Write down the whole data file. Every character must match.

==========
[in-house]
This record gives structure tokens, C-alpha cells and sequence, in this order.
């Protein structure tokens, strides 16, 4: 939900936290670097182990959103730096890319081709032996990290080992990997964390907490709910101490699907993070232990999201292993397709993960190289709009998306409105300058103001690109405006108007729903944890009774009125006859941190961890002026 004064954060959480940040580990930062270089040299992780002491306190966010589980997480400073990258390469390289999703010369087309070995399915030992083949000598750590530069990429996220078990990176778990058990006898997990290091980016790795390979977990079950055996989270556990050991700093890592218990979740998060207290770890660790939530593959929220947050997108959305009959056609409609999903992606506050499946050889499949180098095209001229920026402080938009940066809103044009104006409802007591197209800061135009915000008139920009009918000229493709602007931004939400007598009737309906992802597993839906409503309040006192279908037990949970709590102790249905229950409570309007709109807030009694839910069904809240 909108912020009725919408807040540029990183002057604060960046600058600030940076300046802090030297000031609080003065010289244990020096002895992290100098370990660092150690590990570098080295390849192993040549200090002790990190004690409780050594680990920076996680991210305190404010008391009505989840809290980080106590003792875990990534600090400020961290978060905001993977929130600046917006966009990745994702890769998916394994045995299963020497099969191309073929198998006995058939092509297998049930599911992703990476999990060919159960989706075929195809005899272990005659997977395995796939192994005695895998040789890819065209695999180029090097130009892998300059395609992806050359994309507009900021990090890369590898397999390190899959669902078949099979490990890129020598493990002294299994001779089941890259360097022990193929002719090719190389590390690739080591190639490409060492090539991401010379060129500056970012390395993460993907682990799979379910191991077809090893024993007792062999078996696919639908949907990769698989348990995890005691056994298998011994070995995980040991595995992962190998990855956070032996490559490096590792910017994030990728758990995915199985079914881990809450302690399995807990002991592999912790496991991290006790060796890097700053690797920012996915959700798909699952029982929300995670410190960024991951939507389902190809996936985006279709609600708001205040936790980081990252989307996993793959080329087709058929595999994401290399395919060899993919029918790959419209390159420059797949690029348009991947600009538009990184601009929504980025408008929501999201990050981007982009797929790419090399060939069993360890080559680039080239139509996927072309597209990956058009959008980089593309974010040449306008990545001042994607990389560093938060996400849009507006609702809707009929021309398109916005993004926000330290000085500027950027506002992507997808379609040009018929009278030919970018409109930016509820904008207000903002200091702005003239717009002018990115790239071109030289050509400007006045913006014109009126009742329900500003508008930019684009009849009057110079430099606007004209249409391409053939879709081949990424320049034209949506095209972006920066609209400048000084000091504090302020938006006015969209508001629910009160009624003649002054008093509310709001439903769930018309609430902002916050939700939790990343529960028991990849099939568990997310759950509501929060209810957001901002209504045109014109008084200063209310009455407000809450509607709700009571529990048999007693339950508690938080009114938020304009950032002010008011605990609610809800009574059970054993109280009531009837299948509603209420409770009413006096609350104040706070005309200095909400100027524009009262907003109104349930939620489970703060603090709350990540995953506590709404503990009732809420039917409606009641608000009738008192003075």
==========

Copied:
[in-house]
This record gives structure tokens, C-alpha cells and sequence, in this order.
């Protein structure tokens, strides 16, 4: 939900936290670097182990959103730096890319081709032996990290080992990997964390907490709910101490699907993070232990999201292993397709993960190289709009998306409105300058103001690109405006108007729903944890009774009125006859941190961890002026 004064954060959480940040580990930062270089040299992780002491306190966010589980997480400073990258390469390289999703010369087309070995399915030992083949000598750590530069990429996220078990990176778990058990006898997990290091980016790795390979977990079950055996989270556990050991700093890592218990979740998060207290770890660790939530593959929220947050997108959305009959056609409609999903992606506050499946050889499949180098095209001229920026402080938009940066809103044009104006409802007591197209800061135009915000008139920009009918000229493709602007931004939400007598009737309906992802597993839906409503309040006192279908037990949970709590102790249905229950409570309007709109807030009694839910069904809240 909108912020009725919408807040540029990183002057604060960046600058600030940076300046802090030297000031609080003065010289244990020096002895992290100098370990660092150690590990570098080295390849192993040549200090002790990190004690409780050594680990920076996680991210305190404010008391009505989840809290980080106590003792875990990534600090400020961290978060905001993977929130600046917006966009990745994702890769998916394994045995299963020497099969191309073929198998006995058939092509297998049930599911992703990476999990060919159960989706075929195809005899272990005659997977395995796939192994005695895998040789890819065209695999180029090097130009892998300059395609992806050359994309507009900021990090890369590898397999390190899959669902078949099979490990890129020598493990002294299994001779089941890259360097022990193929002719090719190389590390690739080591190639490409060492090539991401010379060129500056970012390395993460993907682990799979379910191991077809090893024993007792062999078996696919639908949907990769698989348990995890005691056994298998011994070995995980040991595995992962190998990855956070032996490559490096590792910017994030990728758990995915199985079914881990809450302690399995807990002991592999912790496991991290006790060796890097700053690797920012996915959700798909699952029982929300995670410190960024991951939507389902190809996936985006279709609600708001205040936790980081990252989307996993793959080329087709058929595999994401290399395919060899993919029918790959419209390159420059797949690029348009991947600009538009990184601009929504980025408008929501999201990050981007982009797929790419090399060939069993360890080559680039080239139509996927072309597209990956058009959008980089593309974010040449306008990545001042994607990389560093938060996400849009507006609702809707009929021309398109916005993004926000330290000085500027950027506002992507997808379609040009018929009278030919970018409109930016509820904008207000903002200091702005003239717009002018990115790239071109030289050509400007006045913006014109009126009742329900500003508008930019684009009849009057110079430099606007004209249409391409053939879709081949990424320049034209949506095209972006920066609209400048000084000091504090302020938006006015969209508001629910009160009624003649002054008093509310709001439903769930018309609430902002916050939700939790990343529960028991990849099939568990997310759950509501929060209810957001901002209504045109014109008084200063209310009455407000809450509607709700009571529990048999007693339950508690938080009114938020304009950032002010008011605990609610809800009574059970054993109280009531009837299948509603209420409770009413006096609350104040706070005309200095909400100027524009009262907003109104349930939620489970703060603090709350990540995953506590709404503990009732809420039917409606009641608000009738008192003075």